I saw a recipe for grilled romaine with green harissa (yes, green harissa!) in the MIX magazine put out by the Oregonian. I was inspired to create this salad based on that recipe and my favorite summer sandwich (BaconLettuceAvocadoTomato.) The char on the romaine makes up for the lack of toast. I used Shirley Corriher's technique for making mayo to make the avocado aioli (aka guacamaioli.) —hardlikearmour
4 side salads or 2 main course salads
Guacamaioli (makes about 3/4 cup)
medium to large clove garlic
teaspoon Diamond kosher salt (or 3/4 t Mortons)
large egg yolk
tablespoon lemon juice (plus additional to taste)
Mince garlic, then sprinkle with salt. Using the flat side of a chef's knife scrape the garlic and salt back and forth on the cutting board to form a paste. Transfer the paste to a blender. Set a strainer atop the blender.
Have a bowl of ice water ready that a small skillet will fit in. In a small skillet thoroughly combine egg yolk, water, lemon juice, and sugar. Heat over low heat, stirring continuously until the mixture thickens and the pesky bits of white that always seem to cling to the yolk become somewhat opaque. Place the bottom of the skillet in the ice water to stop the cooking then strain the mixture into the blender. Pulse a couple of times to mix, then let rest for 5 to 10 minutes.
Start blender, then gradually add the oil in a very fine drizzle to the mixture. It should take at least a minute or so. Scrape down the sides of the blender. Remove the flesh from the avocado and add it to the blender. Pulse several times then blend until smooth, scraping the sides once or twice. Taste and add more lemon juice if desired. The mixture should be like mayo in texture.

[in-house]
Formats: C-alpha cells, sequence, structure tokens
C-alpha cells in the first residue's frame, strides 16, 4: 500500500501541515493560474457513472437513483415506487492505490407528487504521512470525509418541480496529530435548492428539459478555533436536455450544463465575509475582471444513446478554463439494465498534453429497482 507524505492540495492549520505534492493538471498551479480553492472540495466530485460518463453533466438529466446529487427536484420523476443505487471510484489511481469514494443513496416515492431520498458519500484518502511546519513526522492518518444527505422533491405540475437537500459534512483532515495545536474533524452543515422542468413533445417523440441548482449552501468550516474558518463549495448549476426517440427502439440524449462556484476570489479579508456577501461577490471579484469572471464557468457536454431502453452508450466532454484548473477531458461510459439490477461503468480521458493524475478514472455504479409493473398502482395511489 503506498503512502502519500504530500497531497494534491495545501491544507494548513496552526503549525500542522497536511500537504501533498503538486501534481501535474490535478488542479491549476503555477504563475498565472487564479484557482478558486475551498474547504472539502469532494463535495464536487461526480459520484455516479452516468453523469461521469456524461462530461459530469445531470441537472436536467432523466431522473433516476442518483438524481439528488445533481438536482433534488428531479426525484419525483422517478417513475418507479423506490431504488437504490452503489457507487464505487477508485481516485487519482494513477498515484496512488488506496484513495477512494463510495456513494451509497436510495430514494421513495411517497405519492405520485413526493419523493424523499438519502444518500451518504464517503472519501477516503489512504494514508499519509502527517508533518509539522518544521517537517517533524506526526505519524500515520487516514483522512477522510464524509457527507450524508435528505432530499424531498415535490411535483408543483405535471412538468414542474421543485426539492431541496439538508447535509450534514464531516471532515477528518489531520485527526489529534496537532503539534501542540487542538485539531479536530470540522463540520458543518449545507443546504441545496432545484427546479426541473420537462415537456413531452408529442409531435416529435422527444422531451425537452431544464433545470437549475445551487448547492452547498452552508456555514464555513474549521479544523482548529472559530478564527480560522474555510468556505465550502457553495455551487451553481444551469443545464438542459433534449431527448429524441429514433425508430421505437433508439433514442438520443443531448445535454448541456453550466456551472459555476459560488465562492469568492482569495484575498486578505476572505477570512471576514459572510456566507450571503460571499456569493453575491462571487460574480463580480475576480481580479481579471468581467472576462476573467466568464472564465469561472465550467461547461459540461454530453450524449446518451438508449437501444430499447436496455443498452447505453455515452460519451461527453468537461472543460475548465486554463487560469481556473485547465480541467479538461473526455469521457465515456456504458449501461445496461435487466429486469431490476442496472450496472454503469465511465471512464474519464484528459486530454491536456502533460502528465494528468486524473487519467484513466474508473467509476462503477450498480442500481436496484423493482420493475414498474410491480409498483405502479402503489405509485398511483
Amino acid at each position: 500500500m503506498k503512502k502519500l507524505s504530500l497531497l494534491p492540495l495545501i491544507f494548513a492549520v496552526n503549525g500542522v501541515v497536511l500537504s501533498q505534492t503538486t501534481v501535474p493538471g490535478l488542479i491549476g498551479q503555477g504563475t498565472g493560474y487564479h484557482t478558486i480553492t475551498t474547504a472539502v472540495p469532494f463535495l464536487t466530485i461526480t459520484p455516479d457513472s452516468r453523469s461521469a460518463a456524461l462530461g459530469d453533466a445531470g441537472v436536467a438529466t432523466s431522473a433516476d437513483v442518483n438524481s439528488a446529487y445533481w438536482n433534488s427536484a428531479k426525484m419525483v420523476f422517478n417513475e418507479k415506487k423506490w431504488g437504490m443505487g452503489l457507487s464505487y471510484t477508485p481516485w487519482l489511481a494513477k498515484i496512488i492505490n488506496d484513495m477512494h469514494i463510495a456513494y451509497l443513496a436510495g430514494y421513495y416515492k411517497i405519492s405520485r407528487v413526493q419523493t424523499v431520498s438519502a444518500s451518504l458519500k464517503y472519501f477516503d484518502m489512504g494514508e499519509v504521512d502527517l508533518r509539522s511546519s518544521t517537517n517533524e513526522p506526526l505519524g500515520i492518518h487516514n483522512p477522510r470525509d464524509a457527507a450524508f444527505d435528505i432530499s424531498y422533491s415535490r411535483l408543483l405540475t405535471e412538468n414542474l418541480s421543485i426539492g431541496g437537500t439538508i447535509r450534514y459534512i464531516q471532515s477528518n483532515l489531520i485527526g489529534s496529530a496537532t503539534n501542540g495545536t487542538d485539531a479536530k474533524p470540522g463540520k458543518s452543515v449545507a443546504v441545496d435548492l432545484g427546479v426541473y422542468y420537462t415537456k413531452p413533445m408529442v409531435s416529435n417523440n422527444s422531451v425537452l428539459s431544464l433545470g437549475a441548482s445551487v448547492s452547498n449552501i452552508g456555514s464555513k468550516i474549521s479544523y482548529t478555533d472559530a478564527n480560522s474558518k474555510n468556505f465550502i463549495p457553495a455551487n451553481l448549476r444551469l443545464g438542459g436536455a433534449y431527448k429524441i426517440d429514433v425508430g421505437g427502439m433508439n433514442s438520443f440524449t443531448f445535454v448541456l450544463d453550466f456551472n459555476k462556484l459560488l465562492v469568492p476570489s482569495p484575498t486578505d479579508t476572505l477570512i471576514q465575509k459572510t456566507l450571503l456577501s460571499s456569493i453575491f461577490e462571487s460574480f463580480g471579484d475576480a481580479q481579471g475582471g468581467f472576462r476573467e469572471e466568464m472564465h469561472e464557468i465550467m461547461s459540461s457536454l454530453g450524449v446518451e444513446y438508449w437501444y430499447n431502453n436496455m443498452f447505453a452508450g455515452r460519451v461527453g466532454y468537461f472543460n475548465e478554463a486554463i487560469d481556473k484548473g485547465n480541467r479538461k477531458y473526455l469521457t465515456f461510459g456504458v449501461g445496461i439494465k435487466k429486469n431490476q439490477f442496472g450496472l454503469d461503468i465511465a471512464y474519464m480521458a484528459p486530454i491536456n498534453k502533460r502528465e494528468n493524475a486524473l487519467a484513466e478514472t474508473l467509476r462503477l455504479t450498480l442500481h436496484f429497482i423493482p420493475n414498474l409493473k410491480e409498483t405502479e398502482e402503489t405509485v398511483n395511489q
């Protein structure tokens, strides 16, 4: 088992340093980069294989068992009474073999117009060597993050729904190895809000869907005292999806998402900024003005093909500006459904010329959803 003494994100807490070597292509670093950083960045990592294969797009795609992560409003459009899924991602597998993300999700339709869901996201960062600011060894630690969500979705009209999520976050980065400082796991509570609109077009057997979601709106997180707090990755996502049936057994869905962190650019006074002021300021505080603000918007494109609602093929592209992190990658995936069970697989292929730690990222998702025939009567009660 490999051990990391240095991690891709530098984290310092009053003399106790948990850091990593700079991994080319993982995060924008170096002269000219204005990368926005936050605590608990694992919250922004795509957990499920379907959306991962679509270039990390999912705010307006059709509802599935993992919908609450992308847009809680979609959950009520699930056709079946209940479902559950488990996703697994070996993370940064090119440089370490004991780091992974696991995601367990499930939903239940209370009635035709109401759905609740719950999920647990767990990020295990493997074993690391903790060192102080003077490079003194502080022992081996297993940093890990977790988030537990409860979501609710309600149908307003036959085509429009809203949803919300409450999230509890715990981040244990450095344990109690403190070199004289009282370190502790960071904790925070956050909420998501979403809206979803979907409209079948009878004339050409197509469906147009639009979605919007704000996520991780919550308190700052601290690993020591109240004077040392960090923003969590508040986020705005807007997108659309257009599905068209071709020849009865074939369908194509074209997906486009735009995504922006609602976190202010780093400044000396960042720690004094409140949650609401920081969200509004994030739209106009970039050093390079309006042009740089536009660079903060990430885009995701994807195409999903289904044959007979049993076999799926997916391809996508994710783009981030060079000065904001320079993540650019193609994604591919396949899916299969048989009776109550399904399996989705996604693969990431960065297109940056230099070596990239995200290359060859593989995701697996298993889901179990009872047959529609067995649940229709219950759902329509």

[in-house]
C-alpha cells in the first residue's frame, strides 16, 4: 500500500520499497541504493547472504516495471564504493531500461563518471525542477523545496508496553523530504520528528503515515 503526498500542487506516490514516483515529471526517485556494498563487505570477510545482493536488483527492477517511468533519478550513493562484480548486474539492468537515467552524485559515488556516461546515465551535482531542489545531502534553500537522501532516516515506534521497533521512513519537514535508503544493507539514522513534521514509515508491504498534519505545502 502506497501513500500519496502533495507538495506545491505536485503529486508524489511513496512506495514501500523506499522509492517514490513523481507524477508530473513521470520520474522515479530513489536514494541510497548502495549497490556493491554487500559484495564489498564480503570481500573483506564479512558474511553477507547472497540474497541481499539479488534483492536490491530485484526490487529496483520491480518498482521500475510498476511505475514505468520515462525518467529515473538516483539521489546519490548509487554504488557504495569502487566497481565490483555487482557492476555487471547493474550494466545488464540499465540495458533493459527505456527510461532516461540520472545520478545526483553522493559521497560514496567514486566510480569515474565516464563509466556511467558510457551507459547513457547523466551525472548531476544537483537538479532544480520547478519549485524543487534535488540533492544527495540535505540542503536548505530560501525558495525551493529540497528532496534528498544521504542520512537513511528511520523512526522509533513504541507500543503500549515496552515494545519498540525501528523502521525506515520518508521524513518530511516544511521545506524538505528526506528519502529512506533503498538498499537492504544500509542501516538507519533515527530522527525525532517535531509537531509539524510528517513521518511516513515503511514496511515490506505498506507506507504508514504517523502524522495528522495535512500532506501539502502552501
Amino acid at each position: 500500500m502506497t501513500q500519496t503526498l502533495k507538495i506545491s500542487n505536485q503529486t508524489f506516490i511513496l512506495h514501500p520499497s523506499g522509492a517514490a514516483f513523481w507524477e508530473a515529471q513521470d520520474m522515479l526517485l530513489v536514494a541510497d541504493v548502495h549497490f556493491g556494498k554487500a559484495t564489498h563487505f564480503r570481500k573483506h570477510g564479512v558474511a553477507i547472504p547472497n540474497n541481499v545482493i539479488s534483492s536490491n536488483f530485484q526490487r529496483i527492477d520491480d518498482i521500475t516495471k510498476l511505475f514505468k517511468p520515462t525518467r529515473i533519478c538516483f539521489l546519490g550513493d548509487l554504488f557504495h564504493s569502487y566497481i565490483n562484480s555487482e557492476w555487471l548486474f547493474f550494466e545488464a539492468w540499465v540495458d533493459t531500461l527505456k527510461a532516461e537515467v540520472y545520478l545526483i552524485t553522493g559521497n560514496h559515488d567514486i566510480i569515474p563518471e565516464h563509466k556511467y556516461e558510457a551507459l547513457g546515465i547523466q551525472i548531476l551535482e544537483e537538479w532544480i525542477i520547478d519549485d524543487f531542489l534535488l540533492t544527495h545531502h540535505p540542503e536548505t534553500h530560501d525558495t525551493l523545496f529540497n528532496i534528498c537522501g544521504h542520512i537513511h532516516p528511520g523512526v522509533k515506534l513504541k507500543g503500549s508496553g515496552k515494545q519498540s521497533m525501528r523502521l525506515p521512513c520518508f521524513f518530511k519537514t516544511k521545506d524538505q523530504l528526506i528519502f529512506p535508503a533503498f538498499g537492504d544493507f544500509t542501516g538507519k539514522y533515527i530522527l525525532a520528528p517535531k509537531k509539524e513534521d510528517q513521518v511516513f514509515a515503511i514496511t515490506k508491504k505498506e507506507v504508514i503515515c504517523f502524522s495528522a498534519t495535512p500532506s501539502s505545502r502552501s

Transfer to a storage container. There will be enough for several salads, or use in place of mayo on a sandwich or elsewhere.
Grilled Romaine Salad
Turn grill on to high. (If using a charcoal grill set it up for direct heat on one side, and indirect on the other.)
Place bacon in a cold skillet and heat over medium until crisp, flipping bacon occasionally. Transfer bacon to paper towel lined plate and set aside. (If you're hungry you may eat 1/2 slice of the bacon as a cook's reward.)
While bacon is cooking trim discolored sliver off the base of the romaine hearts. Cut the core in half lengthwise (it extends about 1/4 of the length of the head) then gently pry the romaine in half. Remove any ragged and overly floppy leaves. Rinse the romaine well, give it a shake, and stand it upright (leaning against a bowl or in your dish rack) on paper towels or in the sink to drain for several minutes.
Cut the tomatoes in half (or quarters if they are large.) Set aside. Place guacamaioli in a small bowl. Adding 1 teaspoon of water at a time, whisk until it becomes a thick, pourable consistency.
Brush the romaine lightly with oil and sprinkle with salt. Turn half of the grill off. Place cut side down on the grill with the core at the hottest area. Once starting to char (about 60-90 seconds), flip to the uncut side keeping the core hottest. Once starting to char (about 60-90 seconds), flip it again this time moving it to the unheated area of the grill. Put the cover on the grill, and allow to cook for 3 to 5 minutes, until the romaine is softened/wilted, but the ribs still retain some crunch.
Arrange the romaine on a platter or individual plates as desired. Grind some pepper over the romaine. Drizzle with the guacamaioli. Scatter the tomatoes and crumble the bacon over top. Serve immediately.
I am an amateur baker and cake decorator. I enjoy cooking, as well as eating and feeding others. I live in the beautiful Pacific Northwest with my husband and our menagerie. I enjoy outdoor activities including hiking, mushroom hunting, tide pooling, beach combing, and snowboarding.